Ruby Sparks: it’s stranger than fiction

Ruby Sparks is as profound as it is funny.

This article first appeared in Farrago (Issue 7, 2012).

Farrago, Issue 7, 2012. Pick one up from Melbourne University.

Our story begins with the clichés: a lucid dream, an empty apartment, and a has-been author battling writer’s block. Yet when it becomes apparent that the homebound and sex-deprived author’s prose has real-life implications, the Will Ferrell alarm bells go into overdrive. Is Ruby Sparks the reincarnation of 2006’s innovative comedy Stranger than Fiction?

The similarities between the two films are palpable. But should one accuse Ruby Sparks of plagiarism, they must also acknowledge the unique creative direction in which the film goes. For a comedy that’s unafraid to distance itself from reality, Ruby Sparks is remarkably profound.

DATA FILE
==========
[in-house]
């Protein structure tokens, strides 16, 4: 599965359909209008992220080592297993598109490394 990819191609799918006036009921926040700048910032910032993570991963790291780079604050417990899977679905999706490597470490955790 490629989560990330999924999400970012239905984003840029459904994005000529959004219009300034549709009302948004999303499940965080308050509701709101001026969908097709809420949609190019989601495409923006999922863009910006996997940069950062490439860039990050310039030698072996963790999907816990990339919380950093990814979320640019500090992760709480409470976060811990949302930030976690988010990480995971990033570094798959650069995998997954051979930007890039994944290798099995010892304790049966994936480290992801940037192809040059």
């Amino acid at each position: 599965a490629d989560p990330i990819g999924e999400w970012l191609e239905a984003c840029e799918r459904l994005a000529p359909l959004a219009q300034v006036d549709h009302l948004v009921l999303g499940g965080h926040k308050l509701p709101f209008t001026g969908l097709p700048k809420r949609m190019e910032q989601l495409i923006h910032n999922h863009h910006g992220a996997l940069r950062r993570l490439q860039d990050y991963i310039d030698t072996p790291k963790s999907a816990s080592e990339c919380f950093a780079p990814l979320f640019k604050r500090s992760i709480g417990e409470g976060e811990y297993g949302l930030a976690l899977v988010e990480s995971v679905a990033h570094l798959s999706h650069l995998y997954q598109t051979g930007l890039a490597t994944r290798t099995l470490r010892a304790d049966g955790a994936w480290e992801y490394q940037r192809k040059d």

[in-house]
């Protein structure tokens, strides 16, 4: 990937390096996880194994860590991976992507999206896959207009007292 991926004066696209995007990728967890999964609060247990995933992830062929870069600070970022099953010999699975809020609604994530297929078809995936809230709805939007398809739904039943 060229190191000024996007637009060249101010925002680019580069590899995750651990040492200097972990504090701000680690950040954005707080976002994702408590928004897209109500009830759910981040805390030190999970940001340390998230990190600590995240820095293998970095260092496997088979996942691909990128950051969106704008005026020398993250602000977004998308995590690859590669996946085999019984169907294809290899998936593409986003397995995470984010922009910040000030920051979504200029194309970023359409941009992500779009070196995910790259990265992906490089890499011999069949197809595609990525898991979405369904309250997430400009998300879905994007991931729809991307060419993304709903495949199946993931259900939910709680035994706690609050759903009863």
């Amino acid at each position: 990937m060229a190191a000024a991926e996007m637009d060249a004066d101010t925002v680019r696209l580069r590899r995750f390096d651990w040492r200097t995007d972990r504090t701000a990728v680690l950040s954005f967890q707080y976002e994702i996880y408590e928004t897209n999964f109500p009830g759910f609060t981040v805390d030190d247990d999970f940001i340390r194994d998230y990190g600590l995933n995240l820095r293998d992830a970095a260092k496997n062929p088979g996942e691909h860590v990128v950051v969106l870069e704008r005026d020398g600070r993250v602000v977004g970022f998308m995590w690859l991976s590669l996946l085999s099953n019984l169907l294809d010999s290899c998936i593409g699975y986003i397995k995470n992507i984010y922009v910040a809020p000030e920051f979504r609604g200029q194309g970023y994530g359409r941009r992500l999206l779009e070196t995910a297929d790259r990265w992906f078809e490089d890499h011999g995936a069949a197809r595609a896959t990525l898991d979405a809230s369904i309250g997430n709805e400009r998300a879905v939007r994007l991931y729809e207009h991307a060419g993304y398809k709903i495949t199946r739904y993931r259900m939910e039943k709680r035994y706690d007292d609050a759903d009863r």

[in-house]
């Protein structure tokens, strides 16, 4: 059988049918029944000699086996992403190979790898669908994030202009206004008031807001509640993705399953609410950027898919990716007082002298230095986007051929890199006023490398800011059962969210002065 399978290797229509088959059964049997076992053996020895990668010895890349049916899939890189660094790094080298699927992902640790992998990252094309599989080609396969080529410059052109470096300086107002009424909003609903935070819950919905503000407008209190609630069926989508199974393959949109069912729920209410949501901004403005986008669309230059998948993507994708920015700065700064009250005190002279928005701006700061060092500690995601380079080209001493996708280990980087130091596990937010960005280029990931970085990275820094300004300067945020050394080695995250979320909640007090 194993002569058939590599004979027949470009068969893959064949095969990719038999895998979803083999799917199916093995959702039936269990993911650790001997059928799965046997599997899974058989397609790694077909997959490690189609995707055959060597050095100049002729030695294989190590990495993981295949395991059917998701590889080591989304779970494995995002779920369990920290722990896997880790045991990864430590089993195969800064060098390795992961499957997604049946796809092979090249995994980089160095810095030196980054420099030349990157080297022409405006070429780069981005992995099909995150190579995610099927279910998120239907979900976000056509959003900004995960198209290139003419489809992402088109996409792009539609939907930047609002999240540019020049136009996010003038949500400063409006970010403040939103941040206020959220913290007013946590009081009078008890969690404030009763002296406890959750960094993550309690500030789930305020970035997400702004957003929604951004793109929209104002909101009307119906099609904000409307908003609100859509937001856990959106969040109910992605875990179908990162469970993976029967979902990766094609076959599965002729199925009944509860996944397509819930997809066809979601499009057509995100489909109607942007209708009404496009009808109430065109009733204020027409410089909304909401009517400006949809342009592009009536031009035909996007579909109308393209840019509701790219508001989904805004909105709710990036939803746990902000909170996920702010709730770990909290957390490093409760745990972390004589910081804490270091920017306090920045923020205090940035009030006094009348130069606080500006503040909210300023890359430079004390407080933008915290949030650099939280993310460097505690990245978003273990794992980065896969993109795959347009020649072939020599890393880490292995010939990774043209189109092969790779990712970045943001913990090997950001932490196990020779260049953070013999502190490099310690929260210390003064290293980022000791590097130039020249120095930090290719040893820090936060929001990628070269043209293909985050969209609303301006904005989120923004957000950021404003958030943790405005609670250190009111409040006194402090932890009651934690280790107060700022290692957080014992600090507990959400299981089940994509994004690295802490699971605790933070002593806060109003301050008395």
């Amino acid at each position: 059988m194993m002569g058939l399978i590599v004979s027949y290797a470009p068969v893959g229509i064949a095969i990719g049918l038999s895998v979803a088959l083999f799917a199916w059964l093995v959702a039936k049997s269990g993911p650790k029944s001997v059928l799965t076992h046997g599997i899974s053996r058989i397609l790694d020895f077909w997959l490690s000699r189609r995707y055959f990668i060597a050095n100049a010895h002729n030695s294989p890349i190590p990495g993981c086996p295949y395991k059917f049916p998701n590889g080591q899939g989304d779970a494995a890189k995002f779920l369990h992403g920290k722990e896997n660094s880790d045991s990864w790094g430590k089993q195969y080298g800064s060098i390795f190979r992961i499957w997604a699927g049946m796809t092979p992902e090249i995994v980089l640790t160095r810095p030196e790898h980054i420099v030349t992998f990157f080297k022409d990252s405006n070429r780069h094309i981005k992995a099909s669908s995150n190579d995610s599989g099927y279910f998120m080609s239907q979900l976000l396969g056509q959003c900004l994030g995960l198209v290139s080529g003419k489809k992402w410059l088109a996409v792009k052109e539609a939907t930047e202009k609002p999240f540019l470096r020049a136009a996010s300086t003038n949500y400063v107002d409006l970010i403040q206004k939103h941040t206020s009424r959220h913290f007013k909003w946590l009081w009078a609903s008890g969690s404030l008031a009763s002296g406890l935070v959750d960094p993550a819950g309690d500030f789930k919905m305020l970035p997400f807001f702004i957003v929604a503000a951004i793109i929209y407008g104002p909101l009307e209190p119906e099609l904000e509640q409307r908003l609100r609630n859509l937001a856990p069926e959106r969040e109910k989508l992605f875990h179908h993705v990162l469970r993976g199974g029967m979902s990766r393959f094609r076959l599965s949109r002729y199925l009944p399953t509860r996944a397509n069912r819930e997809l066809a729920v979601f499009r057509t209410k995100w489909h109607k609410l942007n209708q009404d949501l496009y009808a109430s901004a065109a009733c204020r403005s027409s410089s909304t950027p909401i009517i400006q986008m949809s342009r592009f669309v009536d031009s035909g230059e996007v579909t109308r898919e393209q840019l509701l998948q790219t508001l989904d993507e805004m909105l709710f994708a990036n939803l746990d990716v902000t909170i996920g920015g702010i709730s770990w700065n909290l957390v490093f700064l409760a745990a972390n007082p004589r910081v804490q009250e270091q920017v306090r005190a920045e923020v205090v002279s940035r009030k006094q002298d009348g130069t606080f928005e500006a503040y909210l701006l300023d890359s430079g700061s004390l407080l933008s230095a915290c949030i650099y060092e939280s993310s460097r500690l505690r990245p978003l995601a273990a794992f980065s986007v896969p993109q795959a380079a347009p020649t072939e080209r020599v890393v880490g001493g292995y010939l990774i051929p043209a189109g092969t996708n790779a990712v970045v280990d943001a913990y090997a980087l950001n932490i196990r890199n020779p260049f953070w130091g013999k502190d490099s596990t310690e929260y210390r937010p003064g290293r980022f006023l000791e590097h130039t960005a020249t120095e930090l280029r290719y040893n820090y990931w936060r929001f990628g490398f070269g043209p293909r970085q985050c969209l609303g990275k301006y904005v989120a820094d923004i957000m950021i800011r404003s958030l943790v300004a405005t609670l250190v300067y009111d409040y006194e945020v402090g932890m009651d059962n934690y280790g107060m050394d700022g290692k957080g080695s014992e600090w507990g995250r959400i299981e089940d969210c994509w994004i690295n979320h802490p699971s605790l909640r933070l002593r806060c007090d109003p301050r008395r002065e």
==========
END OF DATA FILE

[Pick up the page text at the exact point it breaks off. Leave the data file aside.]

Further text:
Deja vu?

Our first hero is Calvin (Paul Dano), whose life as a single writer with a pop-culture-infused knowledge of women hits close to home. Unlike your archetype protagonist, Calvin isn’t handsome, nor charming. But he’s human.

The titular character (Zoe Kazan), however, is not. For the best part of the film, she’s absolute perfection, encapsulating every man’s dream woman. The catch is, of course, that she’s not real. She’s literally a character from Calvin’s latest book, who one day shows up in Calvin’s apartment.

As you might expect, what follows delivers many laughs. More significantly though, Ruby Sparks reveals much about relationships, exposing the unrealistic standards of men and women alike.